Medical marijuana has risen in popularity in the West. However, it still remains shrouded in stigma in many Asian countries.
The legalisation of cannabis continues to grow in many Western countries in what has been termed the ‘Green Rush’. However, despite the growing popularity and acceptance of cannabis use around the world, in Asia, marijuana remains a highly taboo subject and is illegal in most countries due to the social stigma around the plant.
It might surprise you to learn that cannabis is actually indigenous to Central Asia and has been used by its natives for its medicinal properties for millennia. Today, there are 48 countries in Asia, most of which still deem cannabis illegal despite their ancient connections to the plant. However, the times are changing, with some Asian countries such as South Korea and Thailand beginning to soften their views on medical marijuana. Nevertheless, at present, it is still hard to sell medical marijuana in Asian countries. Here are a few reasons why.
Thailand has a long history of cannabis use, which was first introduced by migrants and merchants from India, hence the term ‘ganja’ for marijuana being the same in both countries. Thailand used marijuana as medicine for centuries until it was criminalised in 1934 when cannabis was targetted under the Marijuana Act. However, recently, in 2019, Thailand became the first South Asian country to permit the cultivation of cannabis or medical marijuana for consumption, opening its first legal cannabis greenhouse in February 2019. It’s expected that Thailand’s burgeoning cannabis industry will grow by USD 660 million by 2024.
Even with the recent developments, however, recreational marijuana is still a class-5 narcotic under the Narcotics Act of 1969-79 and possession of unlicensed cannabis is criminalised with harsh penalties. At present, Thailand only allows the possession of the plant or online marijuana selling if the necessary approval and legal certifications have been acquired.
Similar to Thailand, cannabis was first introduced in Singapore by immigrants from India. Since 1970, Singapore has maintained a rigorous approach towards cannabis and has a zero-tolerance policy towards drugs. In 2018, however, Singapore announced a revolutionary ‘bio-based economy’, valued around SGD 25 million (USD 17.9 million), which includes developing chemical compounds derived from the marijuana plant.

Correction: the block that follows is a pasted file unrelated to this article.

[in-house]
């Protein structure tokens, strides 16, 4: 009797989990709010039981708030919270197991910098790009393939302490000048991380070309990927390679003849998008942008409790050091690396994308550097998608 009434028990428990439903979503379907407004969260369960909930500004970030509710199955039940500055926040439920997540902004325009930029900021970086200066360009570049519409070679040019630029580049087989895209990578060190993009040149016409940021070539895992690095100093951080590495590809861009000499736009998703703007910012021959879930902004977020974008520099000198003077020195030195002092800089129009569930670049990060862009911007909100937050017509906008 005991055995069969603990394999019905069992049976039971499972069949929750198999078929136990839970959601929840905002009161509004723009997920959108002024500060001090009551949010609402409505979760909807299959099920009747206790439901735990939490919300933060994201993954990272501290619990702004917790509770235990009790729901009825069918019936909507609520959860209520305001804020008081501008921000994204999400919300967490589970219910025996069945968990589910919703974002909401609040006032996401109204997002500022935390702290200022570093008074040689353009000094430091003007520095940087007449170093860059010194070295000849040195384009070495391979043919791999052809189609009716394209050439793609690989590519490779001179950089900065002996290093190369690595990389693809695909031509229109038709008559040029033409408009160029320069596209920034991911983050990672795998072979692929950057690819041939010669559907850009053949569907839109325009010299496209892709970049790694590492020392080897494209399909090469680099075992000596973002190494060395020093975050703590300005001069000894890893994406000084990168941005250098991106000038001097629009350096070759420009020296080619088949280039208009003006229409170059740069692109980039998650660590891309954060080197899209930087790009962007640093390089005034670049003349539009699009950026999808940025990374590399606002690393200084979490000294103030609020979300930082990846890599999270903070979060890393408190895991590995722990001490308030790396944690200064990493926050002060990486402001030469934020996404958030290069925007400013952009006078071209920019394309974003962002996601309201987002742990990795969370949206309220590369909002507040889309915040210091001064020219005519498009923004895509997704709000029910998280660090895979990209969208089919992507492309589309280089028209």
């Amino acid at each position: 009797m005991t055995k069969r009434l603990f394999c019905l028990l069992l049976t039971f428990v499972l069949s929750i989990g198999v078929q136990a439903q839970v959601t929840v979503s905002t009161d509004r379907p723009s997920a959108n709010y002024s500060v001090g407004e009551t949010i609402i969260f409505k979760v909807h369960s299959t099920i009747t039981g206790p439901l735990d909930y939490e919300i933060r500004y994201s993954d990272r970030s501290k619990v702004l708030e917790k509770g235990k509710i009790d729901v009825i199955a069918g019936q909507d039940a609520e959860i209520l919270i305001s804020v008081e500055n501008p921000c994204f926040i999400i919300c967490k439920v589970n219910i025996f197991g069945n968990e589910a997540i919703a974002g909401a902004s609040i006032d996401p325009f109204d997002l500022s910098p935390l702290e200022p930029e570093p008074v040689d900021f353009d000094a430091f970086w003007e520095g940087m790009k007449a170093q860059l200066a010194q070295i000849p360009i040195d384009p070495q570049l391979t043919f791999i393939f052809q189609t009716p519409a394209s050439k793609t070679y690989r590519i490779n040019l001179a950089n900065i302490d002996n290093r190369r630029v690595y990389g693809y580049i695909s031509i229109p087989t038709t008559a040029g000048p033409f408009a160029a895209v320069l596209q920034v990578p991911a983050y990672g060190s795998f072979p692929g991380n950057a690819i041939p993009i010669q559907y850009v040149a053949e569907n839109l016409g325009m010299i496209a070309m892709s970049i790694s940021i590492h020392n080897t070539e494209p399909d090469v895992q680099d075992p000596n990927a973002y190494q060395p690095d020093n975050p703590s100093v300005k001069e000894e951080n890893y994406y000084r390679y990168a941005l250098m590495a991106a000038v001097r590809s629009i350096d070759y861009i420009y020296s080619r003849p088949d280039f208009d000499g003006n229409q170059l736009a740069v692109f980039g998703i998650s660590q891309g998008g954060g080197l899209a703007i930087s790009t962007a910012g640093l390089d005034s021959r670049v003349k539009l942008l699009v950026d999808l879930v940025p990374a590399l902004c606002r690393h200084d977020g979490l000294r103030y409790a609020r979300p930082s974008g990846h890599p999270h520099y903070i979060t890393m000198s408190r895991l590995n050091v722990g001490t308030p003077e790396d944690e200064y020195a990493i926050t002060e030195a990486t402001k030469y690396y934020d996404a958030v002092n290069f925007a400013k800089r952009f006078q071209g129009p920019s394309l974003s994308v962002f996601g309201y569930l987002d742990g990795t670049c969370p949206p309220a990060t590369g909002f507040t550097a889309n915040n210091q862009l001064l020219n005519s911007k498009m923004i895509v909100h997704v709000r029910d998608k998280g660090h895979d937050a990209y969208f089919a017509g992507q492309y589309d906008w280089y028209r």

Despite this, the possession and use of cannabis are still heavily penalised. Classified as a Class A controlled drug under Singapore’s Misuse of Drugs Act, those in possession could end up in prison for a period of up to ten years and be slapped with a fairly hefty fine of SGD 20,000 (USD 17,935). Those found guilty of trafficking a quantity of more than 500 grams may even face the death penalty.
Alongside Thailand, Malaysia is the second country on the path to legalising medical marijuana. It is working with THC Global Group Limited to develop policy and framework for the legalisation. In spite of these developing reforms, however, cannabis is currently still regulated under a draconian rule. Those with possession of over 200 grams of marijuana are presumed by law to be trafficking in drugs – a felony which, under Malaysian legislation, carries with it a mandatory death penalty.
At present, the Philippines is facing a ferocious and grim war on drugs, with both the authorities and the government blacklisting cannabis. With that being said, the Philippines is looking to legalise medical marijuana.